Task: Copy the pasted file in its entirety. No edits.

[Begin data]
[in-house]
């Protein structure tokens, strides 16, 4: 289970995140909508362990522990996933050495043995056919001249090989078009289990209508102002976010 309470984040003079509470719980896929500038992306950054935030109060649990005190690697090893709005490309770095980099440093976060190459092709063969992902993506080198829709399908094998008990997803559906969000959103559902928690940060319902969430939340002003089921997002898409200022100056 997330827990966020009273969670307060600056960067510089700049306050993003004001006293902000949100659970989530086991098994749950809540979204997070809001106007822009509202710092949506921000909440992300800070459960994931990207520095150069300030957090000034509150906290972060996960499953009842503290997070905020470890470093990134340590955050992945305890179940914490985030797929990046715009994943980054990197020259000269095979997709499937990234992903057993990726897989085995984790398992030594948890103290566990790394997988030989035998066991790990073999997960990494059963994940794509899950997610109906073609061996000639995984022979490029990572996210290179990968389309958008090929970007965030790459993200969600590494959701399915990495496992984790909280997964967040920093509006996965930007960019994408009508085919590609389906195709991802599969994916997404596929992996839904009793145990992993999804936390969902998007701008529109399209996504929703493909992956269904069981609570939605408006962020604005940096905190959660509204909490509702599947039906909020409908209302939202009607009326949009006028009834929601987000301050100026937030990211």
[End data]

[in-house]
């Protein structure tokens, strides 16, 4: 289970995140909508362990522990996933050495043995056919001249090989078009289990209508102002976010 309470984040003079509470719980896929500038992306950054935030109060649990005190690697090893709005490309770095980099440093976060190459092709063969992902993506080198829709399908094998008990997803559906969000959103559902928690940060319902969430939340002003089921997002898409200022100056 997330827990966020009273969670307060600056960067510089700049306050993003004001006293902000949100659970989530086991098994749950809540979204997070809001106007822009509202710092949506921000909440992300800070459960994931990207520095150069300030957090000034509150906290972060996960499953009842503290997070905020470890470093990134340590955050992945305890179940914490985030797929990046715009994943980054990197020259000269095979997709499937990234992903057993990726897989085995984790398992030594948890103290566990790394997988030989035998066991790990073999997960990494059963994940794509899950997610109906073609061996000639995984022979490029990572996210290179990968389309958008090929970007965030790459993200969600590494959701399915990495496992984790909280997964967040920093509006996965930007960019994408009508085919590609389906195709991802599969994916997404596929992996839904009793145990992993999804936390969902998007701008529109399209996504929703493909992956269904069981609570939605408006962020604005940096905190959660509204909490509702599947039906909020409908209302939202009607009326949009006028009834929601987000301050100026937030990211």